What would happen if Vancouver and VANOC and the IOC and the province all had the grace and self-confidence that should come with having that much power?
Perhaps they could find the chutzpah to just ignore little things that they don't like.
Instead they must go tromping around, grinding their heels into any little oddity that doesn't quite fit in with the Big Plan.
Our weenie is bigger than yours.
That's all it comes down to.
Case in point, the piece of art shown above which has been hanging outside a local gallery.
The city has demanded it come down.
The city has called it "graffiti."
The decision maker here on what is art and what is graffiti is a nameless, faceless city inspector.
We pay this boob's salary.
How about inspecting farm vehicles with 17 worker-passengers and no seat belts? [SEE BELOW]
Now, this is odd behaviour from the City of Vancouver because Mayor Gregor Robertson has publicly declared that the city's “commitment has always been the protection of people's Charter Rights and Freedoms.”
Get on your bike.
Go down to your favorite 'hood, the DTES, and put the painting back on the wall.
The mid-town sillies are so busy celebrating the past ( A hint of Woodward's old food floor has returned to the new re-development. Man, you would think this was the only city in the world that had a big old food department downtown.) that they are not noticing the present and the future being sold for a down-hill run.
Friday, December 11, 2009
Here's the basic idea.
After numerous failed attempts to reduce crime among their youth, native leaders and communities in Manitoba and Saskatchewan are proposing aboriginal school boards, a controversial idea even among first nations.
Some argue that this will get native kids up and moving and away from street crime.
Others suggest this will be a return to the nightmares of residential schools.
This polarization is not helping.
The truth and part of the solution to an ongoing tragedy in our midst lies, as it often does, somewhere in the middle.
Here and there, a few individual projects have been showing some glimmers of hope.
Winnipeg's Children of the Earth is a high school that seems to be helping aboriginal young people do better work.
If it's working support it. Fund it.
But do not leap to the conclusion that we now need a network or consortium or government institution of encrusted aboriginal separate schools.
The last thing that will possibly help alleviate what is and should be seen as a national disgrace (Have you visited Manitoba or Saskatchewan lately?) is a new bureacracy of any kind, let alone native education.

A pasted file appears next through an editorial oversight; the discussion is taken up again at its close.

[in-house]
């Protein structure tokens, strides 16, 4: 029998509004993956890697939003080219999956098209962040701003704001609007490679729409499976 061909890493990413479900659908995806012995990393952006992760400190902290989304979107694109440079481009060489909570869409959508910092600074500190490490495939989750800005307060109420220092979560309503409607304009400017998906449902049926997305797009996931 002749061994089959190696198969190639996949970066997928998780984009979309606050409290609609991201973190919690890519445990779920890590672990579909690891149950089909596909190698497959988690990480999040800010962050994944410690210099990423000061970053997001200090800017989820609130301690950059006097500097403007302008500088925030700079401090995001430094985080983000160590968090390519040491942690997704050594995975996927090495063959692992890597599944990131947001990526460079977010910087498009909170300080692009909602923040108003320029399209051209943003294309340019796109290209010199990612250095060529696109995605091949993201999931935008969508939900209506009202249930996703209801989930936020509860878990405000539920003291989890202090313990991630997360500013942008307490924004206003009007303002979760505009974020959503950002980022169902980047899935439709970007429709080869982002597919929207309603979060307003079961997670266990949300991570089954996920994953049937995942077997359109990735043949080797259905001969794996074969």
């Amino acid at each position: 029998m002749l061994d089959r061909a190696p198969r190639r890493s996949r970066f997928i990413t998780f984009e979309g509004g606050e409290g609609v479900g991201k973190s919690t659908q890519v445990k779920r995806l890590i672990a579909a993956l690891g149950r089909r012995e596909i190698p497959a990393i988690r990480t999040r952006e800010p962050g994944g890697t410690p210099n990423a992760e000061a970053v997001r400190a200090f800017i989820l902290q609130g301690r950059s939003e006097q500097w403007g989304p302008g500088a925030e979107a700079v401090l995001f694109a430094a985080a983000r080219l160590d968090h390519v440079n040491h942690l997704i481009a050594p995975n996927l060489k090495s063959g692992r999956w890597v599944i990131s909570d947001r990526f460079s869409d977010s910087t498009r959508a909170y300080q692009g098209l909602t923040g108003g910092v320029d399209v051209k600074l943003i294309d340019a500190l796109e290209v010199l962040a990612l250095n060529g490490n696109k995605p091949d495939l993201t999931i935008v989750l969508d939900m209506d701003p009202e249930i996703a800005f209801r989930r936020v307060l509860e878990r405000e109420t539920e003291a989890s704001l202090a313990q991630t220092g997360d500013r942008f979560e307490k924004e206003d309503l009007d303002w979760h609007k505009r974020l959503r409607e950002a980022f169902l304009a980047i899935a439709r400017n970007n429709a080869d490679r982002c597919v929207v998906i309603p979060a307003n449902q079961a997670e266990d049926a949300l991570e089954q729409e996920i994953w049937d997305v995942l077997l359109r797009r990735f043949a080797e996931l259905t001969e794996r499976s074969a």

Look not for silver bullets and big sweeping changes, but for many modest LOCAL solutions.
Where aboriginal students are succeeding integrated into public schools, great.
Where they are not and someone is prepared to put together an alternative that may do a better job, fine.
But please do not go off madly re-inventing the wheel.
Posted by David Berner at 10:38 AM
Writing in yesterday's Province, Ethan Baron has added fuel to my post of yesterday about the Premier's charming lack of regrets.
Something stinks in our provincial parks, and it isn't just the toilets
Liberals spend more on PR than people
The thrust of the column is this:
B.C.'s crown jewel — our provincial park system — has fallen into a disgraceful state, victim of funding cuts by a government that spends more on its own spin machine than it does on parks.
Read it and get clear about your politics.
Posted by David Berner at 10:31 AM
Crash that killed three farm workers ruled 'accidental' by coroner's jury
In 2008, police recommended 33 criminal charges be laid against both the driver of the vehicle involved in the crash, Harwinder Gill, and her husband, Ranjit Gill. But the charges were not approved by Crown counsel. Instead, Harwinder Gill pleaded guilty to four lesser charges under the Motor Vehicle Act and was fined $2,000.
“It was literally a slap on the wrist,” Jim Sayre, lawyer for the victim’s families, said Thursday.
“It was a demonstration of disrespect in their view for the lives of their loved ones. That that was all those lives were worth,” he said.
The Gills were also fined $69,000 following an investigation by WorkSafeBC. But that fine was never paid.
The jury heard earlier in the inquest there were 17 people inside the van at the time of the crash. Only two had seatbelts, including the driver and a frontseat passenger. Gill was not properly licenced to drive the vehicle. Meanwhile, the van itself was in poor working condition with balding and inadequately inflated tires.
* * *
The day after this sickening and completely avoidable tragedy, my friend, Jim Sinclair, BC Fed President went out to the Gills' farm and watched as more indentured poor were badgered into unsafe vans without seat belts.
Lay all of the blame here at the provincial and municipal governments who refuse to pay inspectors in adequate numbers to police and enforce even the most basic working conditions - like drinking water and sanitation.
When it comes to some areas we are not "the greatest place on earth."
We are a corrupt and self-indulgent third-world slum.
And, by the way.
Gord has no regrets.
Posted by David Berner at 10:23 AM